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Research Papers: Contact Mechanics

Measurements of the Static Friction Coefficient Between Tin Surfaces and Comparison to a Theoretical Model

[+] Author and Article Information
Rebecca D. Ibrahim Dickey, Robert L. Jackson, George T. Flowers

 Department of Mechanical Engineering, Auburn University, Auburn, AL 36830

J. Tribol 133(3), 031408 (Jul 28, 2011) (7 pages) doi:10.1115/1.4004338 History: Received August 24, 2010; Revised June 02, 2011; Accepted June 06, 2011; Published July 28, 2011; Online July 28, 2011

A new experimental apparatus is used to measure the static friction between tin surfaces under various loads. After the data is collected it is then compared to an existing theoretical model. The experiment uses the classical physics technique of increasing the incline of a plane and block until the block slides. The angle at the initiation of sliding is used to find the static friction coefficient. The experiment utilizes an automated apparatus to minimize human error. The finite element based statistical rough surface contact model for static friction under full stick by Li, Etsion, and Talke (2010, “Contact Area and Static Friction of Rough Surfaces with High Plasticity Index,” ASME Journal of Tribology, 132 (3), p. 031401) is used to make predictions of the friction coefficient using surface profile data from the experiment. Comparison of the computational and experimental methods shows similar qualitative trends, and even some quantitative agreement. After adjusting the results for the possible effect of the native tin oxide film, the theoretical and experimental results can be brought into reasonable qualitative and quantitative agreement.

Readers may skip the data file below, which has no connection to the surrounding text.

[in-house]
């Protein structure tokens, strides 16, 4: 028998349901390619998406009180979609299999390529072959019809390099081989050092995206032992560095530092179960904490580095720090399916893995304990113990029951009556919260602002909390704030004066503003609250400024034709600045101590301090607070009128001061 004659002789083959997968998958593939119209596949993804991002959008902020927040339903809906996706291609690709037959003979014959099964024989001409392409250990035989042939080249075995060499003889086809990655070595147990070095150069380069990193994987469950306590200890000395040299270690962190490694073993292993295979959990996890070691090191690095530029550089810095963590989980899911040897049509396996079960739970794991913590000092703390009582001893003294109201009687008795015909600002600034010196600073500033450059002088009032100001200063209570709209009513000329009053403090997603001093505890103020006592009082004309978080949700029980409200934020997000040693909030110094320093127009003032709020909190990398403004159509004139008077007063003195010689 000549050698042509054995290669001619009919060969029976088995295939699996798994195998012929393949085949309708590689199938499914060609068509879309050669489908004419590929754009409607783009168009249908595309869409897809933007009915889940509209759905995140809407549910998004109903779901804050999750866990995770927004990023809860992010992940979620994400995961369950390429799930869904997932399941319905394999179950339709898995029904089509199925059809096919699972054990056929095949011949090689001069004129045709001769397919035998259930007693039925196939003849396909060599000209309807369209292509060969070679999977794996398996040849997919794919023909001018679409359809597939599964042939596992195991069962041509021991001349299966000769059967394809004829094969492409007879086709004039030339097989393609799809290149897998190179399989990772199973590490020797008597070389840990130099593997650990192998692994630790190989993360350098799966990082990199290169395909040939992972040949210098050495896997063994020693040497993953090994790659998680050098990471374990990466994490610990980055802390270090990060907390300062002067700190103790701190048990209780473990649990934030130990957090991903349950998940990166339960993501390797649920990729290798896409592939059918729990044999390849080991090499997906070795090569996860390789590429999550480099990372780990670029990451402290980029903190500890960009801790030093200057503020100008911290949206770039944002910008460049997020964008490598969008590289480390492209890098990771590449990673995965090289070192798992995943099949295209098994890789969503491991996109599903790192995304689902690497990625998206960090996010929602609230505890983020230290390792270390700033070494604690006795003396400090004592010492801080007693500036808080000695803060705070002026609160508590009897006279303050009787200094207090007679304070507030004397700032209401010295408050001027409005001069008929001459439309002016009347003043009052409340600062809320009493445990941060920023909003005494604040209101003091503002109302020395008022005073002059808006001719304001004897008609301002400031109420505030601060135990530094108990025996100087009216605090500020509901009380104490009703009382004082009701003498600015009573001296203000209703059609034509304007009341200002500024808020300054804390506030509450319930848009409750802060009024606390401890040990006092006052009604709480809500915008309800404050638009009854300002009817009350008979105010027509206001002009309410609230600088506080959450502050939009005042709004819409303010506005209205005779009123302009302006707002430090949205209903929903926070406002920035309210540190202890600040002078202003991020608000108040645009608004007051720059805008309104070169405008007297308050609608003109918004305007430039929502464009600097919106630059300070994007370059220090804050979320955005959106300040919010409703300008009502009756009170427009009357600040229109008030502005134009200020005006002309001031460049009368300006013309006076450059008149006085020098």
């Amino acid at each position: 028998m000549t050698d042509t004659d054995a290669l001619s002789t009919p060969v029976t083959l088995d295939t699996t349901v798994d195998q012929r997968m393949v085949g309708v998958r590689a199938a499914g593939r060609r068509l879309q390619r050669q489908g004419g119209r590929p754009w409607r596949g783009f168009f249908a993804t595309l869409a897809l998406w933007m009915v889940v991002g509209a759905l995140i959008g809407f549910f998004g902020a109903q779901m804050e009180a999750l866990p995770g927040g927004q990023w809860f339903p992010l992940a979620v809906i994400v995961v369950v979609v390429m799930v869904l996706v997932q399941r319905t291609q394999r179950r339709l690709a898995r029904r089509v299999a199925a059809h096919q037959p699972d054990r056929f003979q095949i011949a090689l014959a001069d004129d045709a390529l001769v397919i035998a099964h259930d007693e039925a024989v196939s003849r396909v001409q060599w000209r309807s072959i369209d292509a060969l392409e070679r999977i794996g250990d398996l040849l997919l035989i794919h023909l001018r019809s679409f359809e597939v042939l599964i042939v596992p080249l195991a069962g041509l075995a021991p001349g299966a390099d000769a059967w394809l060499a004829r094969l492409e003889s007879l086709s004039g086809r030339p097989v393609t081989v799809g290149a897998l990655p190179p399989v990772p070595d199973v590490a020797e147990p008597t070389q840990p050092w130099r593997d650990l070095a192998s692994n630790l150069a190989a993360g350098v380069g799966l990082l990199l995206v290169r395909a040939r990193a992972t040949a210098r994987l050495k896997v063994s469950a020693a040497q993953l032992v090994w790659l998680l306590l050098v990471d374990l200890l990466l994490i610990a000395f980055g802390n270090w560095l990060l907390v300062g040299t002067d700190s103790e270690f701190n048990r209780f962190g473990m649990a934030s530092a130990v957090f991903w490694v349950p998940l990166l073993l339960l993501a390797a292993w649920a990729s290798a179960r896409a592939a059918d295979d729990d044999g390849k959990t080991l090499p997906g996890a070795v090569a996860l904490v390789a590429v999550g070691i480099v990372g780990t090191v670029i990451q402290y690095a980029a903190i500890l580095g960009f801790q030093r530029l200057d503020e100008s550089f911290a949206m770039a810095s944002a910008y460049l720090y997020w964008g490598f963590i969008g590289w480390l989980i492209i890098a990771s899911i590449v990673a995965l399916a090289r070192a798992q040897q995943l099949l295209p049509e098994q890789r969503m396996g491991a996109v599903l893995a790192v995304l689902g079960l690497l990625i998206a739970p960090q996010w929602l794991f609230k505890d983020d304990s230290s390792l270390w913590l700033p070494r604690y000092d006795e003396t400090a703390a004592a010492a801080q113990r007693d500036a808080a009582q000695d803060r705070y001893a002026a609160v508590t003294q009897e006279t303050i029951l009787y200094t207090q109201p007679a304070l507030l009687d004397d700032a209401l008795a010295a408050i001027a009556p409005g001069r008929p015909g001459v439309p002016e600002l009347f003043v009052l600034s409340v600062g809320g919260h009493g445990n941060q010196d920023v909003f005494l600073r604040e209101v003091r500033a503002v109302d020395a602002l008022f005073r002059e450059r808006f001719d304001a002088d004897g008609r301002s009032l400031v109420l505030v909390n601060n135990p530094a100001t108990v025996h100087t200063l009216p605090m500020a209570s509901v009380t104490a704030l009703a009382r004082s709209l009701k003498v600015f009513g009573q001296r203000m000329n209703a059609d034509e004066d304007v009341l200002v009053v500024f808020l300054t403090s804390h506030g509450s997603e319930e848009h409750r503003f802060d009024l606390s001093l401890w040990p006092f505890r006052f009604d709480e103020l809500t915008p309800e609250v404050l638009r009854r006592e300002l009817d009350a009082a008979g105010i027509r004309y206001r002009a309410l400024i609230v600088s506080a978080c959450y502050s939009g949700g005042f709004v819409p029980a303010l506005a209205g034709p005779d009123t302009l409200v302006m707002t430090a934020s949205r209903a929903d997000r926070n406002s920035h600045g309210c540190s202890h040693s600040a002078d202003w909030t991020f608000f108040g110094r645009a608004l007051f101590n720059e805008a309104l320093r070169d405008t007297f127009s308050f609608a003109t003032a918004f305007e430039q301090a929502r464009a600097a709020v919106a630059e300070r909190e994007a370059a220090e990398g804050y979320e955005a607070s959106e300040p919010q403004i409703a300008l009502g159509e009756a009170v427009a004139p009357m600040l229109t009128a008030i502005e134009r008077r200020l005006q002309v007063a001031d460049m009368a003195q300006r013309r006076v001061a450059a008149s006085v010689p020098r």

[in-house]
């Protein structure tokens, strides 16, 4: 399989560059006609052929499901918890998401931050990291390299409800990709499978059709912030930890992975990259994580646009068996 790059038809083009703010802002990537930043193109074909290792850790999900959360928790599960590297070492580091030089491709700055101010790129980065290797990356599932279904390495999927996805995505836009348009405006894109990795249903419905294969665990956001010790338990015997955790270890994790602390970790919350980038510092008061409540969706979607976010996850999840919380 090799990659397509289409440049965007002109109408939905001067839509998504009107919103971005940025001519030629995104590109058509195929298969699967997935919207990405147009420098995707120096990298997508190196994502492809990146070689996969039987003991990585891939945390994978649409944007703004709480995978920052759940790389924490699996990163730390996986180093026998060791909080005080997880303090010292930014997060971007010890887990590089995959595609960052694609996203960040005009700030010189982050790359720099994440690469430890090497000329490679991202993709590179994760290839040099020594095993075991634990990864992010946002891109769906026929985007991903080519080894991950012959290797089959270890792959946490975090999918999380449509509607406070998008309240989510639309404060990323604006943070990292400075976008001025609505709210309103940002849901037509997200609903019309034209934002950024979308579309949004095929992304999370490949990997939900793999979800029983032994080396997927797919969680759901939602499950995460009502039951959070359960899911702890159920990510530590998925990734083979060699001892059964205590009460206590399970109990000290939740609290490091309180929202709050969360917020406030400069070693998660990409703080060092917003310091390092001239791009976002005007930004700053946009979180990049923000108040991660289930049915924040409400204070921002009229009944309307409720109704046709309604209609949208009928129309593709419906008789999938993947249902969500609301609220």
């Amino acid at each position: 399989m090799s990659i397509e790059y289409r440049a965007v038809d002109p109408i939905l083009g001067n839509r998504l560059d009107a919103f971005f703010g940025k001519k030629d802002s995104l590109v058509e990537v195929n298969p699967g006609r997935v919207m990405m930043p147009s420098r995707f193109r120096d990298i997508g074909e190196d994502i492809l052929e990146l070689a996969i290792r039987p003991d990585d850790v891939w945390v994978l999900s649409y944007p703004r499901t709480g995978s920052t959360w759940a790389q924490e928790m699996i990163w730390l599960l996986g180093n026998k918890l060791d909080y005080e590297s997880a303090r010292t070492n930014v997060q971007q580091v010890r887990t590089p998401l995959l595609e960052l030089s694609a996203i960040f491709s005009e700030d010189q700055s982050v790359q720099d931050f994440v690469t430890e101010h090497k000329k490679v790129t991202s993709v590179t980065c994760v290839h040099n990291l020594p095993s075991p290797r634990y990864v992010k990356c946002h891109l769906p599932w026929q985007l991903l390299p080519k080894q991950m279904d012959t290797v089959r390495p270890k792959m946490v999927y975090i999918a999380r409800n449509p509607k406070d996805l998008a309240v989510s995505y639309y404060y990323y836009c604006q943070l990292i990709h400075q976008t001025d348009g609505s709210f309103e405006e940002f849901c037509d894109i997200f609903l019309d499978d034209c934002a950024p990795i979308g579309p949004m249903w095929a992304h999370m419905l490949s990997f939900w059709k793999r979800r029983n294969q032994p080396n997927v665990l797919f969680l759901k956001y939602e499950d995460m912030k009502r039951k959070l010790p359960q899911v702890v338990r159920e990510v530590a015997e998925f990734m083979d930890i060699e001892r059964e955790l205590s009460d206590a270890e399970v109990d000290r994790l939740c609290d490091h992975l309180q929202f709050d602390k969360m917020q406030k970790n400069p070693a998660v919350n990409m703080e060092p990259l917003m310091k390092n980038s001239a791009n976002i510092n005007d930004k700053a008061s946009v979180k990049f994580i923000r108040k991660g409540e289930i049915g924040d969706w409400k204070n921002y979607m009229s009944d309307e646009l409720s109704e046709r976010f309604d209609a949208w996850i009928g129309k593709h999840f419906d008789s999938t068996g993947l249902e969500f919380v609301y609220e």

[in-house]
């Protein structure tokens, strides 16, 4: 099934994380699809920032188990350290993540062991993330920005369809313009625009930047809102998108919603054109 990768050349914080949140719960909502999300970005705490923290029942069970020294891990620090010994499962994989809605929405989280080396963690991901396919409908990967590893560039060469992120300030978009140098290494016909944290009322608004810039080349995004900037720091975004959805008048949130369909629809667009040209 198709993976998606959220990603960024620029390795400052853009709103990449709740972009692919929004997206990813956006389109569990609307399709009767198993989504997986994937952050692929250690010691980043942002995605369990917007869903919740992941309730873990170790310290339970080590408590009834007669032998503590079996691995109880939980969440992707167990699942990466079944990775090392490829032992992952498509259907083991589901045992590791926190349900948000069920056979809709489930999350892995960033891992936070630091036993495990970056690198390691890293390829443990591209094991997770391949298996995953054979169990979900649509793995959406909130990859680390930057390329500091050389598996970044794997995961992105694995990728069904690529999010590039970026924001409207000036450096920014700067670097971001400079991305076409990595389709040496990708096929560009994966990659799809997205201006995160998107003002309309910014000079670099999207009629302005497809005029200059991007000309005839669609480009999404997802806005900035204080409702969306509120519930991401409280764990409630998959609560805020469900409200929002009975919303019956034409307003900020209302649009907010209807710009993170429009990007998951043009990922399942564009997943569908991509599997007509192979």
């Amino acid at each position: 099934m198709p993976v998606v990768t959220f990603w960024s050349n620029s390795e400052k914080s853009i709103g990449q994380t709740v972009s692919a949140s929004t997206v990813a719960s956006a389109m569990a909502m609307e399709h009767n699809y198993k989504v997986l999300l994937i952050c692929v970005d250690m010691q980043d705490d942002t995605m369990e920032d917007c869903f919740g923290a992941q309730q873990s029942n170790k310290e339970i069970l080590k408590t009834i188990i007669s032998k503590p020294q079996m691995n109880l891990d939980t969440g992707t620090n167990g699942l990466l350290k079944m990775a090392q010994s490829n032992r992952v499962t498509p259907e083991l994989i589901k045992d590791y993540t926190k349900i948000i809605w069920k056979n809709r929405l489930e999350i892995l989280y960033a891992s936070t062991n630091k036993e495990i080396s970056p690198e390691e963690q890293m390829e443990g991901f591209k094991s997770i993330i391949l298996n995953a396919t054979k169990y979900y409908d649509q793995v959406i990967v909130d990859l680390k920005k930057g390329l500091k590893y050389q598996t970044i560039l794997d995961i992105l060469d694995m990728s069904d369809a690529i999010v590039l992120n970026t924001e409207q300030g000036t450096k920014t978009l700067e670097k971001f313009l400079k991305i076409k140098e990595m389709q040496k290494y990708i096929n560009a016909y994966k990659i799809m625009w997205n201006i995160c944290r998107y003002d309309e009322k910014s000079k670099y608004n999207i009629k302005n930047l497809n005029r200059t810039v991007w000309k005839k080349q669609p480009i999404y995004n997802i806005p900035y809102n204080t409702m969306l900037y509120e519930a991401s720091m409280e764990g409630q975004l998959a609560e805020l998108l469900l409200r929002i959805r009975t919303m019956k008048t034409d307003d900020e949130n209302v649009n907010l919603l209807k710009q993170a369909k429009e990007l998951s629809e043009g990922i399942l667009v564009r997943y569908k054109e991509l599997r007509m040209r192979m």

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Copyright © 2011 by American Society of Mechanical Engineers
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Figures

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Figure 1

Schematic of the classic block on an incline plane problem

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Figure 2

A picture of the profilometer used to obtain the raw surface data

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Figure 3

Sample of one set of surface data and the parabolic fit used to remove curvature

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Figure 4

A surface after the parabolic fit is removed from the raw surface data

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Figure 5

A labeled picture of the entire experimental setup

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Figure 6

A labeled picture of the inclined plane of the experimental setup

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Figure 7

A picture of the sample clipped on inclined plane

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Figure 8

A picture of one of the samples used in adhered to the mass

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Figure 9

Comparison between the theoretical model and experimental measurements

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Figure 10

Comparison between a modified analytical model and the experimental measurements

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